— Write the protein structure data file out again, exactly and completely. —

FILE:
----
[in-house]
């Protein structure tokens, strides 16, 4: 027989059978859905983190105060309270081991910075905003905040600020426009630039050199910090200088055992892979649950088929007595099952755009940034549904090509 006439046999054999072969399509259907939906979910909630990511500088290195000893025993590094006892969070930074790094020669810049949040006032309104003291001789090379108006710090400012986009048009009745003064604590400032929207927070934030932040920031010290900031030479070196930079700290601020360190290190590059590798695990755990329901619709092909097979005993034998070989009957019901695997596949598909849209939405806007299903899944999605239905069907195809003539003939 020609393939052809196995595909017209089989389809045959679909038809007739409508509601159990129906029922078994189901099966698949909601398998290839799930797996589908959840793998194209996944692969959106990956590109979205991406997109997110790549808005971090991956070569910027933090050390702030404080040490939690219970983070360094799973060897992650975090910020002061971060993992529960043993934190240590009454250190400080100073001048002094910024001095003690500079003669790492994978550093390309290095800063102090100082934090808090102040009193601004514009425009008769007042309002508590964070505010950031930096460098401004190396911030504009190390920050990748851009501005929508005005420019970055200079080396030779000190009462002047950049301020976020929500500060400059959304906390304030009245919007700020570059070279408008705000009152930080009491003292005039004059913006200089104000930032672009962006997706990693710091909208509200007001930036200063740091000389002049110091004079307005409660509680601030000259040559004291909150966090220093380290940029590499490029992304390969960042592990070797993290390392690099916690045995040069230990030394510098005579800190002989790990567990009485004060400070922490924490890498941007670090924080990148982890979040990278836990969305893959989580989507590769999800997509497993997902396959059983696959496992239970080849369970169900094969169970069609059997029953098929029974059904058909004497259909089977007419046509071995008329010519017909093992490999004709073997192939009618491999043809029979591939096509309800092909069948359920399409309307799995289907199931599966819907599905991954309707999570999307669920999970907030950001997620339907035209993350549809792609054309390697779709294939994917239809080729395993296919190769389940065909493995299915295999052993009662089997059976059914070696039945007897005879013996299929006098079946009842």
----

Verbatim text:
[in-house]
């Protein structure tokens, strides 16, 4: 027989059978859905983190105060309270081991910075905003905040600020426009630039050199910090200088055992892979649950088929007595099952755009940034549904090509 006439046999054999072969399509259907939906979910909630990511500088290195000893025993590094006892969070930074790094020669810049949040006032309104003291001789090379108006710090400012986009048009009745003064604590400032929207927070934030932040920031010290900031030479070196930079700290601020360190290190590059590798695990755990329901619709092909097979005993034998070989009957019901695997596949598909849209939405806007299903899944999605239905069907195809003539003939 020609393939052809196995595909017209089989389809045959679909038809007739409508509601159990129906029922078994189901099966698949909601398998290839799930797996589908959840793998194209996944692969959106990956590109979205991406997109997110790549808005971090991956070569910027933090050390702030404080040490939690219970983070360094799973060897992650975090910020002061971060993992529960043993934190240590009454250190400080100073001048002094910024001095003690500079003669790492994978550093390309290095800063102090100082934090808090102040009193601004514009425009008769007042309002508590964070505010950031930096460098401004190396911030504009190390920050990748851009501005929508005005420019970055200079080396030779000190009462002047950049301020976020929500500060400059959304906390304030009245919007700020570059070279408008705000009152930080009491003292005039004059913006200089104000930032672009962006997706990693710091909208509200007001930036200063740091000389002049110091004079307005409660509680601030000259040559004291909150966090220093380290940029590499490029992304390969960042592990070797993290390392690099916690045995040069230990030394510098005579800190002989790990567990009485004060400070922490924490890498941007670090924080990148982890979040990278836990969305893959989580989507590769999800997509497993997902396959059983696959496992239970080849369970169900094969169970069609059997029953098929029974059904058909004497259909089977007419046509071995008329010519017909093992490999004709073997192939009618491999043809029979591939096509309800092909069948359920399409309307799995289907199931599966819907599905991954309707999570999307669920999970907030950001997620339907035209993350549809792609054309390697779709294939994917239809080729395993296919190769389940065909493995299915295999052993009662089997059976059914070696039945007897005879013996299929006098079946009842």